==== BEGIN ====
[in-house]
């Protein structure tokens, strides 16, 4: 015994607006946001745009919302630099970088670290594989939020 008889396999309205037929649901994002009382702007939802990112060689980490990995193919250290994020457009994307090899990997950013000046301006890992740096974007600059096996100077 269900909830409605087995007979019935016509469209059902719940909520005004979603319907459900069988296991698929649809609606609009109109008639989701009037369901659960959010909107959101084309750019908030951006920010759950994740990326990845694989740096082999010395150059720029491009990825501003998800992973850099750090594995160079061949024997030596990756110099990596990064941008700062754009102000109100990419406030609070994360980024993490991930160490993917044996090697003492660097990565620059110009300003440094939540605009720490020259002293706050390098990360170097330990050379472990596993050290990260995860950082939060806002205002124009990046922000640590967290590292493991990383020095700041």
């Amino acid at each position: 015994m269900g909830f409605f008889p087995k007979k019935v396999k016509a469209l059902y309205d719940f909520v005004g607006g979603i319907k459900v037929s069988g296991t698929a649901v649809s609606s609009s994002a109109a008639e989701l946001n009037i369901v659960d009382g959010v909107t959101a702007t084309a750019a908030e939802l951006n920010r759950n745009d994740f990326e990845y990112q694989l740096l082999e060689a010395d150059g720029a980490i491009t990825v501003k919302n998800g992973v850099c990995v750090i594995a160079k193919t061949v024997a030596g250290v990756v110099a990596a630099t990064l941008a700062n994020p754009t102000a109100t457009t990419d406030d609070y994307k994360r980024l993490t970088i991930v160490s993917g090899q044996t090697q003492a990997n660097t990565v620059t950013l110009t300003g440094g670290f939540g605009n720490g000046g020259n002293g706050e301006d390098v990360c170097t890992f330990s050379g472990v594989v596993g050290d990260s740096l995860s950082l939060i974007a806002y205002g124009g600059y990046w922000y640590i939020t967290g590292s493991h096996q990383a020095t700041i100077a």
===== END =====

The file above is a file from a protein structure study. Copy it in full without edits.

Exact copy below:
[in-house]
């Protein structure tokens, strides 16, 4: 015994607006946001745009919302630099970088670290594989939020 008889396999309205037929649901994002009382702007939802990112060689980490990995193919250290994020457009994307090899990997950013000046301006890992740096974007600059096996100077 269900909830409605087995007979019935016509469209059902719940909520005004979603319907459900069988296991698929649809609606609009109109008639989701009037369901659960959010909107959101084309750019908030951006920010759950994740990326990845694989740096082999010395150059720029491009990825501003998800992973850099750090594995160079061949024997030596990756110099990596990064941008700062754009102000109100990419406030609070994360980024993490991930160490993917044996090697003492660097990565620059110009300003440094939540605009720490020259002293706050390098990360170097330990050379472990596993050290990260995860950082939060806002205002124009990046922000640590967290590292493991990383020095700041």
């Amino acid at each position: 015994m269900g909830f409605f008889p087995k007979k019935v396999k016509a469209l059902y309205d719940f909520v005004g607006g979603i319907k459900v037929s069988g296991t698929a649901v649809s609606s609009s994002a109109a008639e989701l946001n009037i369901v659960d009382g959010v909107t959101a702007t084309a750019a908030e939802l951006n920010r759950n745009d994740f990326e990845y990112q694989l740096l082999e060689a010395d150059g720029a980490i491009t990825v501003k919302n998800g992973v850099c990995v750090i594995a160079k193919t061949v024997a030596g250290v990756v110099a990596a630099t990064l941008a700062n994020p754009t102000a109100t457009t990419d406030d609070y994307k994360r980024l993490t970088i991930v160490s993917g090899q044996t090697q003492a990997n660097t990565v620059t950013l110009t300003g440094g670290f939540g605009n720490g000046g020259n002293g706050e301006d390098v990360c170097t890992f330990s050379g472990v594989v596993g050290d990260s740096l995860s950082l939060i974007a806002y205002g124009g600059y990046w922000y640590i939020t967290g590292s493991h096996q990383a020095t700041i100077a």